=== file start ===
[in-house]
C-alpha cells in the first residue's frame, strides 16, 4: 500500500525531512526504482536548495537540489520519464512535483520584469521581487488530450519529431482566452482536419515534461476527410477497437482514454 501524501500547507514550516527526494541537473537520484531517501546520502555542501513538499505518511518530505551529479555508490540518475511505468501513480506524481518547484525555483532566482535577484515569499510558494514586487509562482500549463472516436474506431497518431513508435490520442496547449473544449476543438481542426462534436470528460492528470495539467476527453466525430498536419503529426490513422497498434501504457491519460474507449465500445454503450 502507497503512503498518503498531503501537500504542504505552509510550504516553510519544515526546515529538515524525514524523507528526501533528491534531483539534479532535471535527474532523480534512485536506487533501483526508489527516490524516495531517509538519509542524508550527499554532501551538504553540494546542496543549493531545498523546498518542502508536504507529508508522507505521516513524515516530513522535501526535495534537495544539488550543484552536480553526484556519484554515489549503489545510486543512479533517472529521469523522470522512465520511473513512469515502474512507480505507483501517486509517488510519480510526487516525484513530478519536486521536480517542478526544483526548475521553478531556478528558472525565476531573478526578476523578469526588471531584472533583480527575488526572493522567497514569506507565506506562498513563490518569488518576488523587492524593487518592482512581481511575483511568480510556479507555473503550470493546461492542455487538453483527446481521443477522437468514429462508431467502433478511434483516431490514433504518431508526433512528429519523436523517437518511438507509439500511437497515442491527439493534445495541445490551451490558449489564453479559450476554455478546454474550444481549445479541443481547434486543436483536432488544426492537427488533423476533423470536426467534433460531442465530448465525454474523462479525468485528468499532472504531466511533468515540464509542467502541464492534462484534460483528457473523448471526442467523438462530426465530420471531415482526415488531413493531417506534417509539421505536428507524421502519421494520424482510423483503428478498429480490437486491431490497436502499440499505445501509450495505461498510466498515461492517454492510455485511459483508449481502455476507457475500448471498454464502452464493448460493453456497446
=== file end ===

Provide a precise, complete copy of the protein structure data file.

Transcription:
[in-house]
C-alpha cells in the first residue's frame, strides 16, 4: 500500500525531512526504482536548495537540489520519464512535483520584469521581487488530450519529431482566452482536419515534461476527410477497437482514454 501524501500547507514550516527526494541537473537520484531517501546520502555542501513538499505518511518530505551529479555508490540518475511505468501513480506524481518547484525555483532566482535577484515569499510558494514586487509562482500549463472516436474506431497518431513508435490520442496547449473544449476543438481542426462534436470528460492528470495539467476527453466525430498536419503529426490513422497498434501504457491519460474507449465500445454503450 502507497503512503498518503498531503501537500504542504505552509510550504516553510519544515526546515529538515524525514524523507528526501533528491534531483539534479532535471535527474532523480534512485536506487533501483526508489527516490524516495531517509538519509542524508550527499554532501551538504553540494546542496543549493531545498523546498518542502508536504507529508508522507505521516513524515516530513522535501526535495534537495544539488550543484552536480553526484556519484554515489549503489545510486543512479533517472529521469523522470522512465520511473513512469515502474512507480505507483501517486509517488510519480510526487516525484513530478519536486521536480517542478526544483526548475521553478531556478528558472525565476531573478526578476523578469526588471531584472533583480527575488526572493522567497514569506507565506506562498513563490518569488518576488523587492524593487518592482512581481511575483511568480510556479507555473503550470493546461492542455487538453483527446481521443477522437468514429462508431467502433478511434483516431490514433504518431508526433512528429519523436523517437518511438507509439500511437497515442491527439493534445495541445490551451490558449489564453479559450476554455478546454474550444481549445479541443481547434486543436483536432488544426492537427488533423476533423470536426467534433460531442465530448465525454474523462479525468485528468499532472504531466511533468515540464509542467502541464492534462484534460483528457473523448471526442467523438462530426465530420471531415482526415488531413493531417506534417509539421505536428507524421502519421494520424482510423483503428478498429480490437486491431490497436502499440499505445501509450495505461498510466498515461492517454492510455485511459483508449481502455476507457475500448471498454464502452464493448460493453456497446